What I learned in this book gave me a doorway to loving kindness that I desperately needed and wanted. It inspired me to speak about it many times and I turn, once again, to its wisdom to share with you.

Basically, Richo writes that mature love in relationships embodies five aspects. He calls them the five A’s. He says that these five A’s are the essential ingredients of love, respect, security, and support. They also form the essence of spiritual practice. The five A’s are attention, acceptance, appreciation, affection, and allowing. Of these five, I want to expand on the quality of acceptance as an aspect of love.

Acceptance means embracing others in their wholeness. We don’t fragment them, only approving of those parts we judge worthy and rejecting the parts that rub us the wrong way. Through acceptance we respect another's feelings, choices, and personal traits. This creates a safe field in which to be authentic. Acceptance is unconditional since it is an attitude of validation of another’s lifestyle and choices even when we don’t agree with them.

In acceptance, we are regarded as worthy. This is a necessary element of self-esteem for we are not compared to anyone else. Rather, we are trusted, empowered, and understood, just as we are. There’s a wonderful quote by Killian Noe that fits in beautifully here –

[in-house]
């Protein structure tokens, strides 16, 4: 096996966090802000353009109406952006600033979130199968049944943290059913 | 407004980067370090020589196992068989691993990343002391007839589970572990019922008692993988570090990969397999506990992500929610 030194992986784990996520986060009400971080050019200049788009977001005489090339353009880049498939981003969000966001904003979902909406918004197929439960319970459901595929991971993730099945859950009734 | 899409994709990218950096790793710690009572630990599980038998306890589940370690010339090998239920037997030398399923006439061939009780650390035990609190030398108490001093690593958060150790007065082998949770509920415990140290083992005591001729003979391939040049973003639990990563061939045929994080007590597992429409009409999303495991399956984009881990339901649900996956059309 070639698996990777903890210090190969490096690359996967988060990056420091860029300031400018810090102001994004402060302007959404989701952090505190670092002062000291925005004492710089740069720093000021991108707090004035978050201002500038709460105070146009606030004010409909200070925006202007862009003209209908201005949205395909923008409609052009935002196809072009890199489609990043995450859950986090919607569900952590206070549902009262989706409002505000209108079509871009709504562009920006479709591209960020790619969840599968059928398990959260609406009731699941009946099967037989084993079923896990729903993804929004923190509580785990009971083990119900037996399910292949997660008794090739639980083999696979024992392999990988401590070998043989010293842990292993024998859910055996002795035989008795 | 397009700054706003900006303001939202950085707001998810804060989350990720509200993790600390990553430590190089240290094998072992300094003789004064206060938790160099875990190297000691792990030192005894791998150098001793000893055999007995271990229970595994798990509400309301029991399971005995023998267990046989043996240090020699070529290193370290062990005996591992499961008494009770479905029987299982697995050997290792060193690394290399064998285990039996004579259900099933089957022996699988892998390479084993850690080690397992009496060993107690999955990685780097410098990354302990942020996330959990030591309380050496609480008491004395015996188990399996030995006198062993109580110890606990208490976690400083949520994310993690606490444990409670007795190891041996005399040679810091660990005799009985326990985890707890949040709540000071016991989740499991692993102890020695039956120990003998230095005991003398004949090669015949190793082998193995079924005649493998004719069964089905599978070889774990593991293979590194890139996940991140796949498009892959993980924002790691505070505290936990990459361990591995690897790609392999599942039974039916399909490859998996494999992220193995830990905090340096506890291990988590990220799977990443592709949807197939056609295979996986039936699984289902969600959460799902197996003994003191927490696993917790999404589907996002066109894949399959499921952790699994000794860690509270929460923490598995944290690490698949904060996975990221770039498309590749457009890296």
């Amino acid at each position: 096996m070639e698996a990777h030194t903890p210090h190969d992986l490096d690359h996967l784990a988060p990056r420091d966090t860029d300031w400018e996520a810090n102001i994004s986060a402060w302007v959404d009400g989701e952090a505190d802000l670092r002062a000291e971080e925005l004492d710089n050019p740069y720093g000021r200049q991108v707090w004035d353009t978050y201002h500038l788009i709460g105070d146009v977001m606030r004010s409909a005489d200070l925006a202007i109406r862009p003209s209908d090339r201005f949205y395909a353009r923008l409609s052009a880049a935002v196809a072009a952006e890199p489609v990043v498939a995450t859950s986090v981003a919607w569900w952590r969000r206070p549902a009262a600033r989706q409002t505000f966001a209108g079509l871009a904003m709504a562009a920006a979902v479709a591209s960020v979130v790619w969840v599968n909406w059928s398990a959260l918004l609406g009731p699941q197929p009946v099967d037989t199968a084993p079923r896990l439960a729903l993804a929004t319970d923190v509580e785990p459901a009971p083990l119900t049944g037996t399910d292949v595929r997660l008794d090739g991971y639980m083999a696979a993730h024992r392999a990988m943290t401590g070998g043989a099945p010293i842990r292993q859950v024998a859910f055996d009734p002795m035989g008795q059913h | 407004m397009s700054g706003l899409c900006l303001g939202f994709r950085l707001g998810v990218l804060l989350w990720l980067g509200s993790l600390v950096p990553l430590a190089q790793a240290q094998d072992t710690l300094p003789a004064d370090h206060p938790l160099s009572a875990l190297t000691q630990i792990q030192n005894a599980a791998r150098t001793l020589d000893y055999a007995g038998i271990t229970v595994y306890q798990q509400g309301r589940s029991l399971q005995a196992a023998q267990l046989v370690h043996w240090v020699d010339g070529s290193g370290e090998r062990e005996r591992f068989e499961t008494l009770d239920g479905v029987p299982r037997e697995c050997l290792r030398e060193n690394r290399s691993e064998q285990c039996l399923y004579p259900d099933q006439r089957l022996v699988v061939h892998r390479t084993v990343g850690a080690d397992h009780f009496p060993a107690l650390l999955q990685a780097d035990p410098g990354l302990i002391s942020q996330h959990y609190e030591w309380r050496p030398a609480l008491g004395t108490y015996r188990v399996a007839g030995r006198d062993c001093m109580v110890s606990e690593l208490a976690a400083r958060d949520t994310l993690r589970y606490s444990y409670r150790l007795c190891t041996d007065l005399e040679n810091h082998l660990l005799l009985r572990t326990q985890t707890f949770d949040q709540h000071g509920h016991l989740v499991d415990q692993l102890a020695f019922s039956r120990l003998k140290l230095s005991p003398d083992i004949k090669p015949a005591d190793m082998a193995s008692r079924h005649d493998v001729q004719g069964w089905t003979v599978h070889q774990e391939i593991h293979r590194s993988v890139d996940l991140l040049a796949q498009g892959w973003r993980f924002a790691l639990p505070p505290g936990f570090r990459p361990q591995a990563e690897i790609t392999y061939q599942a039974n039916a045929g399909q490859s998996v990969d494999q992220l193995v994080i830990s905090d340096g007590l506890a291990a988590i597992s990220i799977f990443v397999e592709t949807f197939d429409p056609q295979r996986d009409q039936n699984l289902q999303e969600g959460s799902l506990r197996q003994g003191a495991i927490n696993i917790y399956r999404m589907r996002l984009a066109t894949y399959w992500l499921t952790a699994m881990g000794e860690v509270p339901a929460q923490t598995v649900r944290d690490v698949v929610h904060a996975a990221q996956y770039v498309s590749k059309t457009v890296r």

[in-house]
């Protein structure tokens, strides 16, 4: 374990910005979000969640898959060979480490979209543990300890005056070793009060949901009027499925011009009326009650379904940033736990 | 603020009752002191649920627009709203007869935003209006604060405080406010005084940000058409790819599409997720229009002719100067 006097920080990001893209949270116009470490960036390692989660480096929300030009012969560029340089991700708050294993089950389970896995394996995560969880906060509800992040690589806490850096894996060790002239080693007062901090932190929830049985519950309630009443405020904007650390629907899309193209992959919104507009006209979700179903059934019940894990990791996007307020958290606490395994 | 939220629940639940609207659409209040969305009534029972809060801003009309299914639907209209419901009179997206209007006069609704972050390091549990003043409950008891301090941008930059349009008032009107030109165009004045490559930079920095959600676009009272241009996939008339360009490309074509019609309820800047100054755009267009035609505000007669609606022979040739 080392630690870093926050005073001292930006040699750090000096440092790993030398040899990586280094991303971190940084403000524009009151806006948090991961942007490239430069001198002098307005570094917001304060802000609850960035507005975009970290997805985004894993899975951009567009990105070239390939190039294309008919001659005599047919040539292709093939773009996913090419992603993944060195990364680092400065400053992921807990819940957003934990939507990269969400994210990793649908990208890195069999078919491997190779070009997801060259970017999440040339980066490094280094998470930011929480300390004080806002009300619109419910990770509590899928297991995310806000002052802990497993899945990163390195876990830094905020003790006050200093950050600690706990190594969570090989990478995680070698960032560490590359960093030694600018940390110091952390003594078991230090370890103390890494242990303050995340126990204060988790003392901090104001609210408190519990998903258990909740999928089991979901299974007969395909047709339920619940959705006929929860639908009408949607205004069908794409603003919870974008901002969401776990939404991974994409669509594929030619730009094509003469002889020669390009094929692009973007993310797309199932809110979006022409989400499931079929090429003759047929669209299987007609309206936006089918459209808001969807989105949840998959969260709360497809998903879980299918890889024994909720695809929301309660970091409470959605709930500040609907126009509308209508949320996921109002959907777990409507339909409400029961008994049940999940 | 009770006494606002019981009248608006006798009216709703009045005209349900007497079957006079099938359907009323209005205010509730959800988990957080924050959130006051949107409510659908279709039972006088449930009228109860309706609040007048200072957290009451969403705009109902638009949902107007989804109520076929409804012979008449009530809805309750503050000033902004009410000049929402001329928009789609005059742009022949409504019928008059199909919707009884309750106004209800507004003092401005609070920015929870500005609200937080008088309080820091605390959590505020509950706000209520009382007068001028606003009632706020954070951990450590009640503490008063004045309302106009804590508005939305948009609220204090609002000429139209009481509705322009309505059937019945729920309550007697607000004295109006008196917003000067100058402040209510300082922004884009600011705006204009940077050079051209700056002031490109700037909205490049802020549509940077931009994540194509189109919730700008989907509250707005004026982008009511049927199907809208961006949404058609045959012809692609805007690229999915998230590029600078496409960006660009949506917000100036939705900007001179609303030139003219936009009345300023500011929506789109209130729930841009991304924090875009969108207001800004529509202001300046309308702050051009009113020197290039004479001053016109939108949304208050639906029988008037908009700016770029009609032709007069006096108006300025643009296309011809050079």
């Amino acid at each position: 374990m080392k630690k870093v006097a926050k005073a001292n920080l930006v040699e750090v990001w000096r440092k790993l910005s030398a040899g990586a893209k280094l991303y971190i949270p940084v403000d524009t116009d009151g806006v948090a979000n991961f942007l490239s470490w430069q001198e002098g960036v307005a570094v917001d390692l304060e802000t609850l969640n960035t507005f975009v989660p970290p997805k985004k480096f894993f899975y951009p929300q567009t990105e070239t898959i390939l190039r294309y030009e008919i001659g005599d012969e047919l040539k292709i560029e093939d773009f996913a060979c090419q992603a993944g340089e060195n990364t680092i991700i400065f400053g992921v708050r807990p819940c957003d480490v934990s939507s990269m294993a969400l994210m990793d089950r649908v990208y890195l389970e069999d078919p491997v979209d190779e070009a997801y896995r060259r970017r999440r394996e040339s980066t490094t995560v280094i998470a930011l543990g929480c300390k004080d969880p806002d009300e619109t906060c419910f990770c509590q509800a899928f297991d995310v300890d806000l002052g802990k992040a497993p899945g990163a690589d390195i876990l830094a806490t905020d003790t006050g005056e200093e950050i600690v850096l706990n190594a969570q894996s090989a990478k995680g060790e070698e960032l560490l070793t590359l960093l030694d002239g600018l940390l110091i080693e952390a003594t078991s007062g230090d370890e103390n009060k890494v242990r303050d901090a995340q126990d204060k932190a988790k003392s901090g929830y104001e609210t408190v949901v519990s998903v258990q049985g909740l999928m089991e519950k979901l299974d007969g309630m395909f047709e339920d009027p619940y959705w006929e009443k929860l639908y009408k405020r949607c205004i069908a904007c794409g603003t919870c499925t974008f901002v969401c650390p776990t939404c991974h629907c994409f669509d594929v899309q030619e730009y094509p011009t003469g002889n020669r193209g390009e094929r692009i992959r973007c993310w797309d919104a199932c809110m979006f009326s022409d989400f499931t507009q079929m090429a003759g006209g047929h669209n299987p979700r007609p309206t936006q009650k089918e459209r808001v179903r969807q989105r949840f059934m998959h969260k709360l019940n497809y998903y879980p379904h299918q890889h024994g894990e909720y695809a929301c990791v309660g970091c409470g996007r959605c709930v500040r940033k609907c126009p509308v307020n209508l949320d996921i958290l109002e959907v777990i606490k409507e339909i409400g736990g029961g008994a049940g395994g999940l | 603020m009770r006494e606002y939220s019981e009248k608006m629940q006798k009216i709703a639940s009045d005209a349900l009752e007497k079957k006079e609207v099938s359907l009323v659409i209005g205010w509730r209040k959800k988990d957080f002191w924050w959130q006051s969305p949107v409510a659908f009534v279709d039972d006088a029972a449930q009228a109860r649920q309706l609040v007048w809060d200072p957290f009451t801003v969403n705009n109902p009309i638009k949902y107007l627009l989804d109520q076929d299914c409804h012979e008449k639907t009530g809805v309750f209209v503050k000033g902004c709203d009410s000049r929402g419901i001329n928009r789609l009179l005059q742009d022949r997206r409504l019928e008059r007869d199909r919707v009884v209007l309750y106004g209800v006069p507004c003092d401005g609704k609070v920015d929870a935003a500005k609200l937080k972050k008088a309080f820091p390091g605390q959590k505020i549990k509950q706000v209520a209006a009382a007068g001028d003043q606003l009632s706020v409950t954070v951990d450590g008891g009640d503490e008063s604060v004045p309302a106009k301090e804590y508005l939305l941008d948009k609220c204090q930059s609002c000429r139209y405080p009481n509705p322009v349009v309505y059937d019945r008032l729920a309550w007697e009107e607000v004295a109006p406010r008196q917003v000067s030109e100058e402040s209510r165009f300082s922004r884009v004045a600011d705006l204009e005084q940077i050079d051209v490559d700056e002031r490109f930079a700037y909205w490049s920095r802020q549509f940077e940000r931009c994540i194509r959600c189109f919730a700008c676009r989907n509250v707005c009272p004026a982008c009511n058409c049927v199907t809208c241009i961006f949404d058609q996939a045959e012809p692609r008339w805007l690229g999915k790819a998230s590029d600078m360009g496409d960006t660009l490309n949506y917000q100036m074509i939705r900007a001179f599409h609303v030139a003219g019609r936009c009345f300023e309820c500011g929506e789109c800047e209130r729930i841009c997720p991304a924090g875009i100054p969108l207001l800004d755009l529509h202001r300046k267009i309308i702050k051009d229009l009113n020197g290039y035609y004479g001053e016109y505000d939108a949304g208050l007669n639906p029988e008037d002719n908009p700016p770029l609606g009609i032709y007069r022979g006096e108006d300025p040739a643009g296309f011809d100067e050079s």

To be known without being loved is terrifying.

To be loved without being known has no power to change us.

But to be deeply known and deeply loved transforms us.

 

Acceptance paves the way to non-resistance, which in turn allows us to surrender. Surrender is a key component to entering the flow of divine grace and wisdom. Surrender is an act of trust in our first Unity principle which affirms one presence and one power as the universe and as my life AND that this presence and power is absolute good. Many times our material life situations and circumstances challenge this belief, however, when we allow it, divine goodness prevails. It can’t help to because that is the divine nature. Resistance and personal control only creates stress and imbalance.

Now some of you may have a swirl of Yabuts going through your mind. How can one accept those who do harm and situations of suffering and injustice? Acceptance does not mean agreement with other ideologies or lifestyles. It doesn’t mean a lack of personal boundaries or putting ourselves in situations of high risk. What it does imply is allowing others to be themselves and then decide on the level of engagement in which you participate and how that participation looks.

To be the presence of God in the world is to be love. Love is our deepest nature and our most important calling. Receiving love is necessary for health and well-being. Giving love is necessary for our soul’s fulfillment. As you give love to those around you, be they intimate partners, strangers, enemies, casual relationships, or yourselves, let the practice of acceptance be a tool helping you along the way.

I wish you every blessing. May your week ahead bring you joy.

 

With Love,

Rev. Patty